- File.All the interviews of the 'against' of EL MUNDO
New York, 1999. Here you have Paloma Mami : the next sensation of Latin music is this Chilean born in the Upper East Side who has already 'camelado' to C. Tangana, Rosalía and its producer, El Guincho, with the just released by 'Drip'.What do you want to tell when singing? My music almost never deals with my personal life. I'm talking more about what my sister feels, or a friend, or something I saw on the street. 'Pretend', for example, is about that, of the women I know, who have been able to overcome someone and are better than ever. Can you be mature with 20 years in the world of music? Yes, if you are focused and you have your feet on the ground. Many people go up in smoke in this industry. But my family always helps me with everything, and if they think I'm being a little bitchy, they tell me: "Paloma, why are you so heavy?". I am a very honest person, I see my faults, and my family is also with me. He collaborated with C. Tangana and Alizzz in 'I shouldn't have kissed you' and now he has done 'Goteo' with El Guincho, and 'sample' of Rosalía included .It is a very futuristic song, advanced. It has a very strange and 'strange' sound that I love. Who are its references? Since I was a girl I listened to Etta James, Ella Fizgerald, Frank Sinatra, Louis Armstrong ... Christina Aguilera I always loved it, Amy Winehouse ... Many women, yes. I grew up listening to those colors, jazz and R&B. And I always try to incorporate them into my songs. Why do you like Paloma Mami? What do you like about her? I like how I sing [laughs]. But always with that R&B touch. Maybe something the Latin world hasn't heard in Spanish yet. Maybe that's what people like about my voice. Other than your pretty voice, you're a sugarcane too. Where does it come from? I feel that having a presence comes from my background. Being from New York, I have that attitude of insolence. And being from Chile also gives me that side as a super Latina, sexy. With this mix, I can cover all ranges, strong and soft at the same time, that is, that her personal life has left some residue in her music. Obviously being a Latina in New York influenced me a lot to be a very strong person. I was raised by a single mom and she taught me how to be independent: I saw her work many jobs to support my sister and me. So she was my other great inspiration, just like the rest of my family in Chile, where I traveled every summer. I have always had many women around me: my four aunts and my grandmother, with my grandfather as the only man. That mix of my family, strong and beautiful, with the big city is what made me believe in myself. I wanted to ask her about the role of women in today's music. Music has been dominated by men for a long, long time. . Especially Latin music. So I am not going to get tired of talking about women climbing to the top, because they have never seen so many with power, dominating, as is happening now. It is very important and we are making history. We women have been silent for a long time. Many have let things happen because they did not dare to speak. But now they are going to have to tire just of us [laughs]. He mentions Latin music and it is true that it has completely turned around. The reggaeton was born a bit macho. But in the last two years the women's empowerment movement has evolved and even men have realized it. Now is the best time and it will improve so that the world of Latin urban music is not as macho as it was until recently. Nobody wants to listen to someone talking badly about a woman or being homophobic again. It is super good because respect has been delayed for many years. Any idea ideas for what remains of a pandemic? You have to be very patient. The silver lining is that you can spend time with the people you love or your family, or take a break from the world and relax. The world is going to change and this is going to be in the history books that are read at school. What has happened in Chile to have become one of the engines of the protests that have spread throughout the world in recent months ? Very young people, even children, have much more power than they think. And it is nice to see that in Chile we have finally arrived at this place of power, dressing as we want and being any person we want.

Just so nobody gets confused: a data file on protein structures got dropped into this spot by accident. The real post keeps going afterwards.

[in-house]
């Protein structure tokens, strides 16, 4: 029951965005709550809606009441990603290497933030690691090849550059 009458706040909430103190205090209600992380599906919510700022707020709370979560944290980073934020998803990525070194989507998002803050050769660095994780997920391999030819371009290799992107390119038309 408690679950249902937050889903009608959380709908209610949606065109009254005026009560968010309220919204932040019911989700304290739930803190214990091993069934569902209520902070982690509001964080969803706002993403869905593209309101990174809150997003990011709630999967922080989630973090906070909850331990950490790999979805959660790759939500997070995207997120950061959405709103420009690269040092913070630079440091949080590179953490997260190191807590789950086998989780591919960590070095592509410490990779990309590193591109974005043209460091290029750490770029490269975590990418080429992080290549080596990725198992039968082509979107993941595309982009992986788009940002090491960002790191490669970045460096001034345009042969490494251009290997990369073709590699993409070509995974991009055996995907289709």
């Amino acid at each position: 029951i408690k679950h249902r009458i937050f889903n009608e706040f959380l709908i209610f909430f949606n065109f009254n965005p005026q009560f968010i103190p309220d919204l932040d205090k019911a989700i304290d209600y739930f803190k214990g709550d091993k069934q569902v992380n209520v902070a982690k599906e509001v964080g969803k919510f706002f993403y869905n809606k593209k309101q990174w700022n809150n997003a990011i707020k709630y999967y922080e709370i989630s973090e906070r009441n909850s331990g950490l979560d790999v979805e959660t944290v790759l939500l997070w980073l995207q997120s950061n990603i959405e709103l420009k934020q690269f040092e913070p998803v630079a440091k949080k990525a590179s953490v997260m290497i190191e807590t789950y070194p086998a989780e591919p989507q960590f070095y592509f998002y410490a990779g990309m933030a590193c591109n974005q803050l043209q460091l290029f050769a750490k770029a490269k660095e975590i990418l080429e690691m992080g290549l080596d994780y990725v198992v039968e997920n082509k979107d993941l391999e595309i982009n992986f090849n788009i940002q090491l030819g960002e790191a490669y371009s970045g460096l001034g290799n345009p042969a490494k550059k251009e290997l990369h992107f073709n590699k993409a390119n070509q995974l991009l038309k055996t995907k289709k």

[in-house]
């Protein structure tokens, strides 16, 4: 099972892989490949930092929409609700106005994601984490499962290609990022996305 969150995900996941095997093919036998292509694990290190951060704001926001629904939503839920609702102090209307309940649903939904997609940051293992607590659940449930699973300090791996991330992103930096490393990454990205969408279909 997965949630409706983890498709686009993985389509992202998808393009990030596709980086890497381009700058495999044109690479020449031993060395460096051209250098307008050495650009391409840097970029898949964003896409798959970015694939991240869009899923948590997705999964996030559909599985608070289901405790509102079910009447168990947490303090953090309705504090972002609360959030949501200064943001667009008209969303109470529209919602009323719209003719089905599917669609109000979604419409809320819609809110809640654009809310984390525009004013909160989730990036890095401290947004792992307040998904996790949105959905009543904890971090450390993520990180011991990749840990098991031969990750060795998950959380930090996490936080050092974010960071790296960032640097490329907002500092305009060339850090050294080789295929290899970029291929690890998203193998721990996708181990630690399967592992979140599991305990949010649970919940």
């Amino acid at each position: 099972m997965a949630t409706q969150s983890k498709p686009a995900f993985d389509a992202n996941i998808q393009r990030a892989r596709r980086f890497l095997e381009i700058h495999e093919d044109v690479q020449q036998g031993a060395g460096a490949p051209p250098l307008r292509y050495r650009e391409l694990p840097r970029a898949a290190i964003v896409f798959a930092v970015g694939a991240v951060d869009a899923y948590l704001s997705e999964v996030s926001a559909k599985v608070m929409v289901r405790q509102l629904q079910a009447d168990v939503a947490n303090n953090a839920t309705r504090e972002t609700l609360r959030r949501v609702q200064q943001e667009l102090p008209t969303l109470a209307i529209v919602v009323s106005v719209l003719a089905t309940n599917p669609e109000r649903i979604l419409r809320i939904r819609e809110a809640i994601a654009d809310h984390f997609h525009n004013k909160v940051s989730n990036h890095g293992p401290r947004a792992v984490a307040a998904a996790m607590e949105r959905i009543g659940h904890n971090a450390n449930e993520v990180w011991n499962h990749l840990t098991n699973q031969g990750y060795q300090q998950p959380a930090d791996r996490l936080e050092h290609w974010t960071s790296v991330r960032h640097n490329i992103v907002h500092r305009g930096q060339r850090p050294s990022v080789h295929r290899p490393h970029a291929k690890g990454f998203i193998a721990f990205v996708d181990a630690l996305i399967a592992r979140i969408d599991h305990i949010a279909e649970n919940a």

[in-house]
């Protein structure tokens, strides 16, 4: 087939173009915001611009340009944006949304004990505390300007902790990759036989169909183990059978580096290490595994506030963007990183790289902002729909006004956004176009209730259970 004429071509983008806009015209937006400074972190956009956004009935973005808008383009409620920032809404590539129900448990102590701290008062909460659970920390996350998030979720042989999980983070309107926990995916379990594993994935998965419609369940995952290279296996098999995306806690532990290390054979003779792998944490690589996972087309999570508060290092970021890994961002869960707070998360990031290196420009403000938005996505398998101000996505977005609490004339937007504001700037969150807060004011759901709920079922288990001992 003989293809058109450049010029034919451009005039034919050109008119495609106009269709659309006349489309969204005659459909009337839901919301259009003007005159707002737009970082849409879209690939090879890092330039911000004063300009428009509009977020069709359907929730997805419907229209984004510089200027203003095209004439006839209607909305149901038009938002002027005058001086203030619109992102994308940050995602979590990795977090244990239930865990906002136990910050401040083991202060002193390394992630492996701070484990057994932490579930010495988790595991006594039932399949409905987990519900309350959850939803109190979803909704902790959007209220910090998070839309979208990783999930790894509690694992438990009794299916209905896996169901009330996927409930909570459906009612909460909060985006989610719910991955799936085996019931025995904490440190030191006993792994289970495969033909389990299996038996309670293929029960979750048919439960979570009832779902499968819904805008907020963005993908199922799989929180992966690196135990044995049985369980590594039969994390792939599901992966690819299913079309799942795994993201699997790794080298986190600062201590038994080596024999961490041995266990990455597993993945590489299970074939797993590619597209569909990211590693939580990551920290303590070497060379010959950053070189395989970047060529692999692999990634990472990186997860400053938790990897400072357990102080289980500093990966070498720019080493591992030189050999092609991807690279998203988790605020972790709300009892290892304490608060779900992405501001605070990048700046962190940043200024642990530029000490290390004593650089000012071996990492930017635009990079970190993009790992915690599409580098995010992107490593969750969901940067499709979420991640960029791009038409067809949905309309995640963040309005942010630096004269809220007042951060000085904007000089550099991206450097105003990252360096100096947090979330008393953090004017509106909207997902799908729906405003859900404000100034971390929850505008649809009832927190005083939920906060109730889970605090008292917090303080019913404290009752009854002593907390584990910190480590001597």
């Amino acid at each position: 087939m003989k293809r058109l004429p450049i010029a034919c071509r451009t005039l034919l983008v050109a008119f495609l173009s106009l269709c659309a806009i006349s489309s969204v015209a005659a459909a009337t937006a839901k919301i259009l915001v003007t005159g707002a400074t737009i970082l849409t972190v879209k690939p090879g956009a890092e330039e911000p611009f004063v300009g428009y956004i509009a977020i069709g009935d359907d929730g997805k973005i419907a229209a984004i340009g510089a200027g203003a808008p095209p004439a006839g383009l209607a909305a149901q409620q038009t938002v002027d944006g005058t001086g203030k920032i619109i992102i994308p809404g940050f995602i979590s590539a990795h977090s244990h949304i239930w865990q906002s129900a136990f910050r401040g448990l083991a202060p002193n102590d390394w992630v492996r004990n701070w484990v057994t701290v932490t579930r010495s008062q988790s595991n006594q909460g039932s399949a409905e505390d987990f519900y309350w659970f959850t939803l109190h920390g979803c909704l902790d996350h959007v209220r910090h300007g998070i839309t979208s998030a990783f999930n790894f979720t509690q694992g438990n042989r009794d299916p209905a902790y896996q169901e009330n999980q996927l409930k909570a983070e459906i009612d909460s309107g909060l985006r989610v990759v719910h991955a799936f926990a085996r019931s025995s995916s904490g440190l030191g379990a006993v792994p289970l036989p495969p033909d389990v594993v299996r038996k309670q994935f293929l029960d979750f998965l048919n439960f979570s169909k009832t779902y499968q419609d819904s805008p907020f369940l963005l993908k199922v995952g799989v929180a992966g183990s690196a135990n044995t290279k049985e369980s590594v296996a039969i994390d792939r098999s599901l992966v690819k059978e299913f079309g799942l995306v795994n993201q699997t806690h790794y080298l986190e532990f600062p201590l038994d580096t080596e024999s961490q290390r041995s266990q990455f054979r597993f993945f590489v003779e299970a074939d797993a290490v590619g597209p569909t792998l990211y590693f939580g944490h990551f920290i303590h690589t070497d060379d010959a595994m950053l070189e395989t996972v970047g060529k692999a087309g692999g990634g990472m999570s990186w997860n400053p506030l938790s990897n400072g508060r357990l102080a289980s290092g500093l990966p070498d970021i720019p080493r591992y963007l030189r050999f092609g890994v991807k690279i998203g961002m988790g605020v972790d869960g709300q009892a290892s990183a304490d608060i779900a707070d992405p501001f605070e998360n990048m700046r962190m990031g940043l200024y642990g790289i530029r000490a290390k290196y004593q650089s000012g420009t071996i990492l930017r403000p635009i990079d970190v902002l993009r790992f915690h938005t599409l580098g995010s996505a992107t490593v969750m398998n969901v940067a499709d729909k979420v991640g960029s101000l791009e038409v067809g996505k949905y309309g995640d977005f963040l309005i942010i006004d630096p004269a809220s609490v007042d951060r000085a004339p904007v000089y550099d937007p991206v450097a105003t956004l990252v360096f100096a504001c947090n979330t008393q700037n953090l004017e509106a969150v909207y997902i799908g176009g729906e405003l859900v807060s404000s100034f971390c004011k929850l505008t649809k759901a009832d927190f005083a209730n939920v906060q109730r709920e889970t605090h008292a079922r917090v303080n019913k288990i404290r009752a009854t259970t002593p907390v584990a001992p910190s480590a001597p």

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- Final interview
The final interview Juan Magán: "We will forget what is happening and it is horrible"
The final interview Don Patricio: "How easy it is to stop capitalism and the world"
The Final Interview Mr. Chinarro: "Those from Núñez de Balboa do not like to be ordered by a man with a ponytail"
See links of interest
- League calendar
- Masters 2019
- Cut notes